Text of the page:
It was cold and windy on the field at South County High School, but Peggy Allen and her Eastern View field hockey team didn’t care.
Fresh off a 3-2 overtime victory over Great Bridge in Saturday’s Class 4 state championship game, it was safe to say Allen and her Cyclones were in a jovial mood. And they should’ve been. After all, they had just won the first state title in program history, and they’d pulled off an amazing run that saw them defeat three region champions in a span of five days to do so.
But perhaps more amazing than their state tournament run was the resilience of Allen and the squad’s six seniors, who managed to fight back the memories of past heartbreak and overcome their state title demons to deliver a watershed moment for one of the top programs in the Commonwealth of Virginia.
Allen, along with seniors Sarah Hatfield, Augusta Bailey, Cassidy Morrison, Cassidy Armstrong, Rachel Tocker and Jensen Armstrong, had stood on the exact same field just a year earlier and watched Battlefield District rival Chancellor celebrate a championship after a 2-1 win at their expense.
“It was disappointing,” recalled Hatfield, who capped a magnificent high school career that featured more than 100 goals by scoring the game-winner against Great Bridge. “It’s difficult to work as hard as we do, make it that far and then come up short.”
Unfortunately for Hatfield, Allen, Morrison and Jensen Armstrong, that wasn’t their first taste of championship heartache. They’d lost 3-0 to Great Bridge in the 2017 title game as well.
Yes, that Great Bridge.
So when you examine Eastern View’s 2019 championship run with a wide-angle lens, it makes perfect sense that its story of redemption would reach its climax with either Chancellor or Great Bridge as the primary antagonist. After beating Region 4D champion Heritage-Leesburg 3-0 in the state quarterfinals and then topping Region 4B champ Lee-Davis 7-1 in the semifinals, the Cyclones could do nothing but watch and wait as the Chargers and the Wildcats battled for the right to face them for the championship. Perhaps fittingly, Great Bridge registered a dramatic overtime goal to win the contest and earn its place in history.
However, the Wildcats were unwilling participants in Eastern View’s coronation early in Saturday’s game, jumping out to a 2-0 lead barely 10 minutes into the proceedings and forcing Allen to confront the past.
“Honestly, I was afraid that the girls were going to get down on themselves and not be able to recover,” she said.
Fortunately for Allen and the Cyclones, their tortured history served them well this time around. Hatfield scored their first goal just before halftime, then assisted on Lizzie Street’s game-tying tally to start the second period. By the time Hatfield’s climactic game-winner reached the cage 3:07 into overtime, Eastern View had flipped the script on Great Bridge so dramatically that the Panthers had mustered only one shot on goal over the final 40 minutes of action.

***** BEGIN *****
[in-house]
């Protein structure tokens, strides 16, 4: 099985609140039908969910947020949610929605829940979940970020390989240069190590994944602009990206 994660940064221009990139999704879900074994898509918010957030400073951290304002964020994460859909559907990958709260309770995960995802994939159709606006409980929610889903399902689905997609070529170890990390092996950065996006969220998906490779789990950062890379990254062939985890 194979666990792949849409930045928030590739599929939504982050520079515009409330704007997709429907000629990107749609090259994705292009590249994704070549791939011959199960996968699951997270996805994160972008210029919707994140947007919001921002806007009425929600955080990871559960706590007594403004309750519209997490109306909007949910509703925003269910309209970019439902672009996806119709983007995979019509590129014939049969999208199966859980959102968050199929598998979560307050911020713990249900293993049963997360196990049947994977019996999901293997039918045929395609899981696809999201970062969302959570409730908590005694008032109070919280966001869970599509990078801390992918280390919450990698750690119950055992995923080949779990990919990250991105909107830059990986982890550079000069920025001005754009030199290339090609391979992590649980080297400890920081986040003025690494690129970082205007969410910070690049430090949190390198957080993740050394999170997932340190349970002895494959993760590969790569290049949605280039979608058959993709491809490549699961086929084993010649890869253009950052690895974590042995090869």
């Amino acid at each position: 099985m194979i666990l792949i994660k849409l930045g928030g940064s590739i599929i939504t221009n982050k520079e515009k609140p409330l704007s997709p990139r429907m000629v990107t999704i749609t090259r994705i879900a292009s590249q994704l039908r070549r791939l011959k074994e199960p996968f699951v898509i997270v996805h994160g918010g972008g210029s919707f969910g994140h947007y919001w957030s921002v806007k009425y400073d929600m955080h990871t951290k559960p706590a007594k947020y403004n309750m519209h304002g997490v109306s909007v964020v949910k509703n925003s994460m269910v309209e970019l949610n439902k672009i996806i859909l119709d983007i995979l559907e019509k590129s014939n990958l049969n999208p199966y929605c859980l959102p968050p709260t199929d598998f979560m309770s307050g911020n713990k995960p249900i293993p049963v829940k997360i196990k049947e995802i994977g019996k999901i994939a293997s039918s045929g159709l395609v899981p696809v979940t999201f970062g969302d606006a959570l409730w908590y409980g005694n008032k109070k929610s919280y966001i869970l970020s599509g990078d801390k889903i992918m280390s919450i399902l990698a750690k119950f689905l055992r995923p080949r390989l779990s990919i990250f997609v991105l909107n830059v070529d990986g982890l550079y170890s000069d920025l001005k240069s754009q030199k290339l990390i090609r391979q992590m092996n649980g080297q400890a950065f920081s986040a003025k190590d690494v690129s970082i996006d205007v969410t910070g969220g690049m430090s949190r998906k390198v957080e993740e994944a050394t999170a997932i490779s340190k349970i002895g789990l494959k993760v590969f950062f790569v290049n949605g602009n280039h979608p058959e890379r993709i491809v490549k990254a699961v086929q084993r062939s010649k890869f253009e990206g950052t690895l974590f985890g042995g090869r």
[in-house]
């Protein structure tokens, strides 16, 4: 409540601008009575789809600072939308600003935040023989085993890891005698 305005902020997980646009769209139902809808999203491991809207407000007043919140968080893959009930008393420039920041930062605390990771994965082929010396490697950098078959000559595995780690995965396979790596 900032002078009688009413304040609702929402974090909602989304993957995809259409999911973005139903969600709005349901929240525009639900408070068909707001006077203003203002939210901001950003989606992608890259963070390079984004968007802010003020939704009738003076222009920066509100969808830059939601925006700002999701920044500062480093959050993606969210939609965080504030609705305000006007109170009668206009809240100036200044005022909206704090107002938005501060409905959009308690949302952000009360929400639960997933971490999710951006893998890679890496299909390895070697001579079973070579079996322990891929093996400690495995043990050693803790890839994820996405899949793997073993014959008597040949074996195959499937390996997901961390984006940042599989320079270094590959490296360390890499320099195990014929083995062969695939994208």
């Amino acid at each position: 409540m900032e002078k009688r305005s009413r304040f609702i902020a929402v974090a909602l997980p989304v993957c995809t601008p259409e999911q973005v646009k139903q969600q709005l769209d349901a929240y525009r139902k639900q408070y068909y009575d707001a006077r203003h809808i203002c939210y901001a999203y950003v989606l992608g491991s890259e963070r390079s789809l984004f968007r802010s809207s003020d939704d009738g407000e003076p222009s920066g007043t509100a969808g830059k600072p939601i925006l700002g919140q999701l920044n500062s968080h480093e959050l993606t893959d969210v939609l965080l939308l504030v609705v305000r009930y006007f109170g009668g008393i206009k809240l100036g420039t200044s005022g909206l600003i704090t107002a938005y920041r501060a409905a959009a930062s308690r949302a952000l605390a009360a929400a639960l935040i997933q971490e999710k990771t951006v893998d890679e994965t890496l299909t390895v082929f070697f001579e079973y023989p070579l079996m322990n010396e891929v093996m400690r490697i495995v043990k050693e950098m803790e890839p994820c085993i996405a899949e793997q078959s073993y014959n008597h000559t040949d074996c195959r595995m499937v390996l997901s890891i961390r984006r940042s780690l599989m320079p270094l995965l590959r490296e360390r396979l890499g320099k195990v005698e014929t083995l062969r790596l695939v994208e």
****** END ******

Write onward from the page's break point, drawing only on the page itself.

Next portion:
“I think the girls knew how to respond to being behind because they’ve been in that situation before,” Cyclones assistant coach Marianne Bretschneider said. “They adjusted from being behind and coming up short against teams like James Monroe and Chancellor, and they hung in there and just kept plugging along until this happened.”
The monumental accomplishment touched off a range of thoughts and emotions for the seniors.
“There are truly no words to fully describe this,” Hatfield said. “It’s amazing. It’s just amazing.”
“It’s like it hasn’t even hit me yet,” an emotional Bailey said. “From eighth grade until my senior year, all of the work that we’ve put in was for this. We’ve come so far.”
“I just think it’s so amazing that we finally won it,” Morrison said. “We kept telling each other that the third time is the charm, and it was.”
“We were told by so many people that we couldn’t do it,” Cassidy Armstrong said. “Well, here we are. We did it.”
“All my thoughts and emotions keep going back to is how much we’ve grown over the years,” Tocker said. “Over time, we became a family, and I’m so happy we can share this moment with each other.”
“We had our hurdles to overcome, but it’s been so amazing,” Jensen Armstrong added. “I can’t think of a better group of girls to have played with.”
For Allen, the only head coach in the program’s 11-year history, the achievement triggered a variety of reactions.
“It’s hard to put this into words,” she said. “This is what the girls have fought so hard for, and here it is. The true character of this team shined through when it mattered the most.”
Shortly thereafter, as Allen posed with her coaches, players and Eastern View administrators for photos, she momentarily ceased being a field general and channeled her inner hockey fan.
“Does anybody know where any fountains are?” she asked, setting off a round of exuberant laughter in what turned out to be a lengthy celebration.
It was cold and windy on the field at South County High School, but they didn’t care.